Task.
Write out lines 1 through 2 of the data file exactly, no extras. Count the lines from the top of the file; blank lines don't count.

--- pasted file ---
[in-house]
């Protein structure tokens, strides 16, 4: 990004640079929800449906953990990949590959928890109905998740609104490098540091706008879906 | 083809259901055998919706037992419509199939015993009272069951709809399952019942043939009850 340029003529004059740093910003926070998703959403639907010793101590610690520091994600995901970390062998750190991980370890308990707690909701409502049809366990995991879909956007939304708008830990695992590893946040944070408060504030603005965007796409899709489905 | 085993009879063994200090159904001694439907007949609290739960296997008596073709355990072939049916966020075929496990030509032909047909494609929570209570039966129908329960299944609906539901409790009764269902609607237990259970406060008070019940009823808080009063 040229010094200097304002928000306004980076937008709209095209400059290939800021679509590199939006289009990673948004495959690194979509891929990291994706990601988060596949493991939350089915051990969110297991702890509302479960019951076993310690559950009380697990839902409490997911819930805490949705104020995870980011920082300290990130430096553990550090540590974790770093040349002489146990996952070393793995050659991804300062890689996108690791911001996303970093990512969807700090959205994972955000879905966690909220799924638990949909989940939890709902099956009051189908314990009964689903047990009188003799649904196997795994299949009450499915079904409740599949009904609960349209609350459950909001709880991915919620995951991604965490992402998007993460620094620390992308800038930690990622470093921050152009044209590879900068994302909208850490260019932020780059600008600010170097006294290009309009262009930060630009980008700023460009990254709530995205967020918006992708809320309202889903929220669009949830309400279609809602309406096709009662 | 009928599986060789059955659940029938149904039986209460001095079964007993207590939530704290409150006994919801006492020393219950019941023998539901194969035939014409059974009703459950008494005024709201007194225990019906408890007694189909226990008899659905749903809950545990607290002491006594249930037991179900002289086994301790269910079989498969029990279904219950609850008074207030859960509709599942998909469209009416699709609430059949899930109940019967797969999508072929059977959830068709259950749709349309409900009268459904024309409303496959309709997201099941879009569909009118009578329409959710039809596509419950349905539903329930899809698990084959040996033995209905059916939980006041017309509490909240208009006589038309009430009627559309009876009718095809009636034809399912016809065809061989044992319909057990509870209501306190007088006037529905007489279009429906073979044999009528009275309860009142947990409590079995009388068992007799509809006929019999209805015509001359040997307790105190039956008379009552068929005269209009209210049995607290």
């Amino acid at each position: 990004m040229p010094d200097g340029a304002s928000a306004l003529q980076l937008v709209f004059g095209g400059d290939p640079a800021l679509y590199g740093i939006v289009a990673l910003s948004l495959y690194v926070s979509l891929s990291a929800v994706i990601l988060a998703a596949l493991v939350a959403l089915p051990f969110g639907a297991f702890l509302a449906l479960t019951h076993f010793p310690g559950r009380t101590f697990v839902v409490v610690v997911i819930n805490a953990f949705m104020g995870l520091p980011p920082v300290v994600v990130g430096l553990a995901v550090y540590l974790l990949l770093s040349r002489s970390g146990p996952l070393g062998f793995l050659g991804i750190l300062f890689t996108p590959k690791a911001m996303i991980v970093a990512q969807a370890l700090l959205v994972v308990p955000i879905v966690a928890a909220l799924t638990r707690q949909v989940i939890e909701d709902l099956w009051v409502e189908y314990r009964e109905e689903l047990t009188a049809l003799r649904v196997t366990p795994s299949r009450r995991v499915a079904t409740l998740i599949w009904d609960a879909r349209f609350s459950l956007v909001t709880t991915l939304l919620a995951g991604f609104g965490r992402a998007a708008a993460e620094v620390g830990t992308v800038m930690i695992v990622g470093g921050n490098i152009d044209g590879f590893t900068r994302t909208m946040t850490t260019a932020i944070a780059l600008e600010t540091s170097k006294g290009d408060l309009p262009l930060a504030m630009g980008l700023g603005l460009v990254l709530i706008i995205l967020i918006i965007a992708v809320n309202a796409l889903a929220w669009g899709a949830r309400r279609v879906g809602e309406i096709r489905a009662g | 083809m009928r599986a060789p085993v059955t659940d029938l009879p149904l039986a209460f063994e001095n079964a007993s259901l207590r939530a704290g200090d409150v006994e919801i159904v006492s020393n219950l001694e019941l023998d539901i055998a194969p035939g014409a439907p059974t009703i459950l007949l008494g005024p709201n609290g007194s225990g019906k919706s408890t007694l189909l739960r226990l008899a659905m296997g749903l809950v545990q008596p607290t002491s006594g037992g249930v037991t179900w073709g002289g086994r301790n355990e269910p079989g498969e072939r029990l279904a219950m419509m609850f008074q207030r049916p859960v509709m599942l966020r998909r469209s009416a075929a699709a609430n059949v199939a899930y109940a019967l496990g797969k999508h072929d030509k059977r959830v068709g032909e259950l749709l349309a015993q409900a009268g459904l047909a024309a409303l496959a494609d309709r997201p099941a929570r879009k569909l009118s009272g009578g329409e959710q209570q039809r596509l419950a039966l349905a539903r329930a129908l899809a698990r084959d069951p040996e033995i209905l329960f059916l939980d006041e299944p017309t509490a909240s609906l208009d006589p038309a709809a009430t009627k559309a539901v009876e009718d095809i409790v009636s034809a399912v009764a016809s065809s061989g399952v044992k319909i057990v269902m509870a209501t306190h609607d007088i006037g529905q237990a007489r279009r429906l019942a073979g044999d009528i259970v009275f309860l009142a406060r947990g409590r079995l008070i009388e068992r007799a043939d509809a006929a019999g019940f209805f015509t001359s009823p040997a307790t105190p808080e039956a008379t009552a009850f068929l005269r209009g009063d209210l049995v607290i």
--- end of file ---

[in-house]
């Protein structure tokens, strides 16, 4: 990004640079929800449906953990990949590959928890109905998740609104490098540091706008879906 | 083809259901055998919706037992419509199939015993009272069951709809399952019942043939009850 340029003529004059740093910003926070998703959403639907010793101590610690520091994600995901970390062998750190991980370890308990707690909701409502049809366990995991879909956007939304708008830990695992590893946040944070408060504030603005965007796409899709489905 | 085993009879063994200090159904001694439907007949609290739960296997008596073709355990072939049916966020075929496990030509032909047909494609929570209570039966129908329960299944609906539901409790009764269902609607237990259970406060008070019940009823808080009063 040229010094200097304002928000306004980076937008709209095209400059290939800021679509590199939006289009990673948004495959690194979509891929990291994706990601988060596949493991939350089915051990969110297991702890509302479960019951076993310690559950009380697990839902409490997911819930805490949705104020995870980011920082300290990130430096553990550090540590974790770093040349002489146990996952070393793995050659991804300062890689996108690791911001996303970093990512969807700090959205994972955000879905966690909220799924638990949909989940939890709902099956009051189908314990009964689903047990009188003799649904196997795994299949009450499915079904409740599949009904609960349209609350459950909001709880991915919620995951991604965490992402998007993460620094620390992308800038930690990622470093921050152009044209590879900068994302909208850490260019932020780059600008600010170097006294290009309009262009930060630009980008700023460009990254709530995205967020918006992708809320309202889903929220669009949830309400279609809602309406096709009662 | 009928599986060789059955659940029938149904039986209460001095079964007993207590939530704290409150006994919801006492020393219950019941023998539901194969035939014409059974009703459950008494005024709201007194225990019906408890007694189909226990008899659905749903809950545990607290002491006594249930037991179900002289086994301790269910079989498969029990279904219950609850008074207030859960509709599942998909469209009416699709609430059949899930109940019967797969999508072929059977959830068709259950749709349309409900009268459904024309409303496959309709997201099941879009569909009118009578329409959710039809596509419950349905539903329930899809698990084959040996033995209905059916939980006041017309509490909240208009006589038309009430009627559309009876009718095809009636034809399912016809065809061989044992319909057990509870209501306190007088006037529905007489279009429906073979044999009528009275309860009142947990409590079995009388068992007799509809006929019999209805015509001359040997307790105190039956008379009552068929005269209009209210049995607290």